Travel is a wonderful shared experience. It’s a great way to deepen bonds and create new ones with somebody.
Twenty years ago, my mom and I traveled to England to visit some of the notable places of Jane Austen, my mom’s favorite author. She has read Pride and Prejudice more times than she can count and owns dozens of copies of the book. An English major myself, and lover of Brit lit, it was a trip made for both of us. We hit the highlights of Jane’s life, including her home/museum, Bath, and Winchester Cathedral, where she was buried. It was about six months after I got married, and we hadn’t lived in the same town together since I had moved away from college. We had done lots of trips together in the States, but none overseas, and very few where it was just the two of us.
Mom is a very nervous flier, so thanks to the doctor-prescribed anti-anxiety meds and a business class-upgrade, she was a very happy camper by the time we landed in Amsterdam (our first stop on our trip), and even said she wasn’t ready to get off the plane.
My mom is a master gardener, so we took a train out to the famous Keukenhof Tulip Fields outside of Amsterdam and marveled at the acres of flowers with every shade of red, pink, yellow and purple you could imagine. Over 7 million bulbs were in bloom, with a total of 800 varieties of tulips.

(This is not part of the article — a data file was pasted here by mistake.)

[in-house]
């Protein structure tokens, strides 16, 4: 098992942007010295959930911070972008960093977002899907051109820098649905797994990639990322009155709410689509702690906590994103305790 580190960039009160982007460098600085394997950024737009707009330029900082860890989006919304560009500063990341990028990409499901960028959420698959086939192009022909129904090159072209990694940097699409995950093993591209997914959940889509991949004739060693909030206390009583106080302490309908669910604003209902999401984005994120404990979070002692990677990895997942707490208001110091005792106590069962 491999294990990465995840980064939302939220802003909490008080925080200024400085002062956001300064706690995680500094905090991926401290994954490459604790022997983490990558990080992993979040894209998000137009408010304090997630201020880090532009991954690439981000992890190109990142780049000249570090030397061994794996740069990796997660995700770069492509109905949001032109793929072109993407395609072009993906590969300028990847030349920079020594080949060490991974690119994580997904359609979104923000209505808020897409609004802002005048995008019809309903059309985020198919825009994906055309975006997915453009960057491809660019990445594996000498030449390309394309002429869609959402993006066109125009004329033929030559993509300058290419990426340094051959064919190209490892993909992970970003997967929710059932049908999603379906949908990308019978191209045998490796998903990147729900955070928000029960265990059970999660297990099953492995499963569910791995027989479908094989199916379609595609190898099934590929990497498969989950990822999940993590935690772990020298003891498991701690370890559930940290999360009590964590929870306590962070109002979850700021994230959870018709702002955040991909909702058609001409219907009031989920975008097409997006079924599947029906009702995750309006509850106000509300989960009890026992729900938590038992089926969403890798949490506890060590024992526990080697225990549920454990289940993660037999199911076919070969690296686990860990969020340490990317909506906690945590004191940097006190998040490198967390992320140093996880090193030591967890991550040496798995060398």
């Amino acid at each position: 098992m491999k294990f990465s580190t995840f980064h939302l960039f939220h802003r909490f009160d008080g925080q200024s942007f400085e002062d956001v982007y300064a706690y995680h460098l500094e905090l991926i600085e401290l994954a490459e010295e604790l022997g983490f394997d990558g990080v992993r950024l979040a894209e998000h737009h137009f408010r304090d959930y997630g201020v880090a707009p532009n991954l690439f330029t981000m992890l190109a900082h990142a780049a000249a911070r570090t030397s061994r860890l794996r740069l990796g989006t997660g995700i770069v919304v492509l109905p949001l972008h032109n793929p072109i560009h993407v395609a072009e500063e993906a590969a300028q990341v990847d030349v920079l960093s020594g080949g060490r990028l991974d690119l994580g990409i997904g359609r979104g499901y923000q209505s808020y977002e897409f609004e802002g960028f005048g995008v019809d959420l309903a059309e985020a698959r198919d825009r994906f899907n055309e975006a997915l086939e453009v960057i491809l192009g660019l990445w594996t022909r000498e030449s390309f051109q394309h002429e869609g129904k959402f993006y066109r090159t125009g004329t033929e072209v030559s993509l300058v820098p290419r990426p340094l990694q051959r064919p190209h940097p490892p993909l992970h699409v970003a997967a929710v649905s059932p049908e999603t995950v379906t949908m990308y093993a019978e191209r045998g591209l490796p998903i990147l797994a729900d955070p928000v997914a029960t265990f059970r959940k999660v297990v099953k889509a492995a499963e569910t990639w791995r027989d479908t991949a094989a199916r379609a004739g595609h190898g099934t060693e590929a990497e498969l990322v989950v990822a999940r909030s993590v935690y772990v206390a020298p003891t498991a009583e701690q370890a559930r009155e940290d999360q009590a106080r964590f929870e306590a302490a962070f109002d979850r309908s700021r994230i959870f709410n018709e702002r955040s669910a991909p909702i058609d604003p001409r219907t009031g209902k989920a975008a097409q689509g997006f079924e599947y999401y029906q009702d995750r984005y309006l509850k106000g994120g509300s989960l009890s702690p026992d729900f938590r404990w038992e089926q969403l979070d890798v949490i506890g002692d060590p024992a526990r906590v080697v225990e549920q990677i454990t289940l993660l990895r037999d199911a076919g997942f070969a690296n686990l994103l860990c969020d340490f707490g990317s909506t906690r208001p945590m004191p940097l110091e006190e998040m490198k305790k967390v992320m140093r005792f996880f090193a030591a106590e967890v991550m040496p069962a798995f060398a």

After our quick stop in the Netherlands, we were flying to London to do a driving tour of all of the Jane Austen sights. I had rented a car so that we could take our time and explore litle towns without having to be dependent on a train schedule, assuming that she was going to be doing the driving. But the night before our departure for London, she mentioned something about me driving. We bickered back and forth a bit before I finally said I would do it. I stressed and sweated the whole night, wondering how I was going to drive on the left side of the road, with a steering wheel on the left and a reverse order for everything on the car.
We somehow successfully made our way out of Heathrow’s rental car area and on to our first destination, Southhampton. It was a beautiful, sunny Sunday in May, and parking was at a premium in this darling seaside town. We drove around for almost an hour with no parking in sight, and a nervous driver at the helm. So, we left town without stopping and headed to our next destination, Winchester Cathedral. Luckily, there was a big parking lot and few visitors, so I parked and sighed in relief.
Gradually, I gained confidence in my left-side driving skills. With my mom’s crackerjack navigation/map-reading skills, we navigated hundreds of miles along the hedgerows of the Cotswalds, spending nights in farm stays and cute inns. We antiqued, ate fish and chips, and paid homage to Ms. Austen’s wonderful works of literature.
Of course, those were the days before camera phones, and I don’t know that I even have any pics of that trip, but I still remember the black pudding that adorned our breakfast plates most mornings, watching a crew race along the Thames in a small town north of London, seeing one of my favorite works of art at The National Gallery and how my mom and I had a trip that we will never forget.